A remote worker in British Columbia, fired for cause, has been ordered to pay her employer more than $2,600 for time theft after software proved she claimed to be working when she wasn’t.
Hired as accountant
Karlee Besse was hired by an accountant by Reach CPA on Oct. 12, 2021. Her employment was terminated, for cause, on March 29, 2022.
Besse filed a wrongful dismissal claim seeking $1,371.60 for unpaid wages and $4,166.67 for one month’s severance in lieu of notice for a total of $5,538.27. She filed her claim at the British Columbia Civil Resolution Tribunal, which has a maximum of $5,000, so she reduced it to that amount.
The company, though, countered that she was terminated for cause on the basis of time theft. Therefore, she was not entitled to severance pay. In addition, it counterclaimed $1,506.34 for the paid wages it says amounted to time theft.
On top of that, Reach CPA said she owed $2,903 at the time of termination as the unforgiven part of an advance it made to her when she started working from them. After deducting $1,806.27 from her final paycheque, it said she still owed $1,096.73 for the advance. It sought total damages from her of $2,603.07.
In February 2022, Besse began having weekly meetings with her manager to help her better manage files. She said she asked for those meetings because she felt unproductive and that she was not performing as well as she should have been.
On Feb. 21, 2022, Reach installed a time-tracking program called TimeCamp on her work laptop.
The two sides met again on March 16, 2022, to discuss some of her files that the company said were over budget and behind schedule. After the meeting, Reach became concerned about a timesheet entry Besse had made for a file she had not worked on.
It then analyzed the data from TimeCamp between Feb. 22, 2022, and March 25, 2022. It found 50.76 unaccounted hours that Besse had reported on timesheets but did not appear to have spent on work-related tasks.
On March 29, 2022, the employer walked Besse through the analysis of her timekeeping and the concern about the unaccounted hours. The company, acknowledging Besse might have felt on the spot, offered her time to consider the information it uncovered — but she declined. She was terminated later that day.
The worker’s response
Besse said she found TimeCamp difficult to use and she could not get the program to differentiate between time spent working and time spent on the laptop for personal use. (She was allowed to use the computer for personal use after hours.)
A video, played by Reach during the hearing, showed how the software worked.
“The videos show TimeCamp captured the detail of each of Miss Besse’s activities which Reach could then use to distinguish between work and non-work activities,” the tribunal said.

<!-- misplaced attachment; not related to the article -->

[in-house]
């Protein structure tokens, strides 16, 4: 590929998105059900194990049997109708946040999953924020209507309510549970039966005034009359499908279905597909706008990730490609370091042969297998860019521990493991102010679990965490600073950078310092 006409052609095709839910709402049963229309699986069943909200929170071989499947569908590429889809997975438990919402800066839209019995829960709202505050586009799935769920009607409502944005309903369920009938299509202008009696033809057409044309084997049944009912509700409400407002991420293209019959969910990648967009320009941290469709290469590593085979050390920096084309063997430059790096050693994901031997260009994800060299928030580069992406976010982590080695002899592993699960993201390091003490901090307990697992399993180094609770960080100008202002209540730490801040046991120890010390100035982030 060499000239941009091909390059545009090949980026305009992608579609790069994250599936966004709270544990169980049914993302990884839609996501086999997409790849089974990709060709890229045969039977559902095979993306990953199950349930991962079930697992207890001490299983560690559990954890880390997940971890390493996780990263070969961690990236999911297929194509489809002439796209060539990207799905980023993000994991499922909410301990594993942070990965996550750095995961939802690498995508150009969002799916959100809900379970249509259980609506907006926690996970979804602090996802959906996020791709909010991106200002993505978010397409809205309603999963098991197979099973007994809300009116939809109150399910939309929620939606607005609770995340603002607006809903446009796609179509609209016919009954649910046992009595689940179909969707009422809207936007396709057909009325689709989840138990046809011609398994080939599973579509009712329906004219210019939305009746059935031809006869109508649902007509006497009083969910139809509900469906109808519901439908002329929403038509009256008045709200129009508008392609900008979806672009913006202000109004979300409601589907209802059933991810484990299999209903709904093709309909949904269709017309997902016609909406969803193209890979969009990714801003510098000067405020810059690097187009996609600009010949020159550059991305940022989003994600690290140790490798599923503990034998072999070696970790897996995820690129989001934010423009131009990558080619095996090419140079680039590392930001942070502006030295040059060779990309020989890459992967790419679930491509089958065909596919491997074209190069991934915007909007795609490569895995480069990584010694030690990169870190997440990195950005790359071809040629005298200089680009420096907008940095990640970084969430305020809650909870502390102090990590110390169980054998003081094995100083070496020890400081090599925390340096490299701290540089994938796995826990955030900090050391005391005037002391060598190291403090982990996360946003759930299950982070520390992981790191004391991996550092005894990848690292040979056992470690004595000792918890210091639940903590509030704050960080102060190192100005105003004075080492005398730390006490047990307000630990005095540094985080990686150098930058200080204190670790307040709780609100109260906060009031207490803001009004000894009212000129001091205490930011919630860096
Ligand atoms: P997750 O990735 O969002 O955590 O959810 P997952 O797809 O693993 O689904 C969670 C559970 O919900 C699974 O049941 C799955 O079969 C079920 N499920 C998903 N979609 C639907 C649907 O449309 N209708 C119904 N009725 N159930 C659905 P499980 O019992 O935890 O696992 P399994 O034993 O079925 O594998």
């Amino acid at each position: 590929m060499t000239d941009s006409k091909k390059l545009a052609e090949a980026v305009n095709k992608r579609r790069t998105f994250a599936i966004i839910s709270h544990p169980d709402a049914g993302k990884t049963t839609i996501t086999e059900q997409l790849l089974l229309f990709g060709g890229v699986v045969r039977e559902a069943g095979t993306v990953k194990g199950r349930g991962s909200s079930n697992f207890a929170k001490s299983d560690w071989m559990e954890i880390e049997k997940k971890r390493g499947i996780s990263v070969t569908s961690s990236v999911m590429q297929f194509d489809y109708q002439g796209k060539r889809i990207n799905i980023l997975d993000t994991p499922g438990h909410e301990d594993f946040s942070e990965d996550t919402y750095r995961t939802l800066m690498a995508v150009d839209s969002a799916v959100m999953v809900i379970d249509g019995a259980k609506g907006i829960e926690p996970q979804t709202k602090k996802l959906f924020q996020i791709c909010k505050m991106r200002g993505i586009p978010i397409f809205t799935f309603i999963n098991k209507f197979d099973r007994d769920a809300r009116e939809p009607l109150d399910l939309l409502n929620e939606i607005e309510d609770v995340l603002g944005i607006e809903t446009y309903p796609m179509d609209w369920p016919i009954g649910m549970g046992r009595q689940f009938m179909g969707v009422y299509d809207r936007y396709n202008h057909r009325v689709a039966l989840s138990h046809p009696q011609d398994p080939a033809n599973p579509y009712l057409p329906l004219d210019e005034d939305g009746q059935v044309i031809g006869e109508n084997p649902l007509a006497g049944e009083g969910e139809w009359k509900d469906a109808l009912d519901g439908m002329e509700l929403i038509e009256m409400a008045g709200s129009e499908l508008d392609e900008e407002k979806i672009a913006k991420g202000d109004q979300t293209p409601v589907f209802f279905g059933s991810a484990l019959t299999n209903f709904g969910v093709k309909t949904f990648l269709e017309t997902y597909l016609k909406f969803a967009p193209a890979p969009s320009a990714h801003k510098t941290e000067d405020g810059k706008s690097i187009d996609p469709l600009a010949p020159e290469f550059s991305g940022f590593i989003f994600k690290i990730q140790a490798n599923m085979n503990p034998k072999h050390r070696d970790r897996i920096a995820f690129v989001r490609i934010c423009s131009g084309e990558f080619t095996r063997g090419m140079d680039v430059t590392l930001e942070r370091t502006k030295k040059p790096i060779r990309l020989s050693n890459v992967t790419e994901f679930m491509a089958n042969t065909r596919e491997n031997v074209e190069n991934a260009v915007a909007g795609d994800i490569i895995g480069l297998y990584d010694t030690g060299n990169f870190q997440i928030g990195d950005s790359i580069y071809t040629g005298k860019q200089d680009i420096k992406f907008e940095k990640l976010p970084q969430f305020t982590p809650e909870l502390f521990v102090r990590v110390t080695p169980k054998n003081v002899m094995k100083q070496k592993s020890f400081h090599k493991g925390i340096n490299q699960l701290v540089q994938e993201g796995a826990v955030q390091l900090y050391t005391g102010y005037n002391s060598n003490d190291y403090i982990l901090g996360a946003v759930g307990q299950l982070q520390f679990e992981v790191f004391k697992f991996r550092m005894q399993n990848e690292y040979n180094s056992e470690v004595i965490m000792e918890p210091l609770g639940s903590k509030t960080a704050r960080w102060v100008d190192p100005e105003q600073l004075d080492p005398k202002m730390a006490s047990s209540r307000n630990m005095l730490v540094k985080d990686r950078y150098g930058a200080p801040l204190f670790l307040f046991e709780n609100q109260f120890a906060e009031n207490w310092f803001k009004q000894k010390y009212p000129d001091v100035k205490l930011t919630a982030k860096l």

“For example, if Miss Besse had a streaming service like Disney Plus open, TimeCamp recorded its electronic pathway and how long the service was accessed. As this was not activity associated with client work, Reach would classify it as personal. Similarly, if she accessed a client file, used software associated with client work, or printed client documents, TimeCamp recorded those electronic pathways and the time spent on each task, and Reach classified this as work activity.”
In short, the worker didn’t need to do anything to differentiate between activities once she logged into the software.
TimeCamp showed she did not work on files she recorded time for in her time sheet, the tribunal said, accepting the 50.76 unaccounted hours the company claimed.
Working with hard copies
Besse said she did a significant amount of work on paper hard copies that would not have been captured by the tracking software. She didn’t tell the company that because she “knew they wouldn’t want to hear that,” she said.
Reach, though, pointed to the software which also recorded her printing activity.
“It says the time Miss Besse spent printing shows she could not have printed the large volume of documents she would have needed to work on in hard copy,” the tribunal said.
“Even if I accept Miss Besse was working in hard copy most of the time, there is no evidence she uploaded her work onto Reach’s electronic system, or otherwise demonstrated to Reach that she spent any significant amount of time performing work-related tasks in connection with the 50.76 unaccounted hours.”
The tribunal ruled Reach CPA had just cause to fire Besse for time theft and that it was entitled to compensation for the 50.76 unaccounted hours.
It awarded $1,506.34 for the time theft, based on an annual salary of $55,000.
It also said the company was entitled to $1,096.73 — the amount still outstanding from her advance after it withheld her final paycheque.
Total damages payable from Besse to reach were $2,603.07 plus $28.82 in pre-judgement interest.
For more information, see Besse v. Reach CPA Inc., 2023 BCCRT 27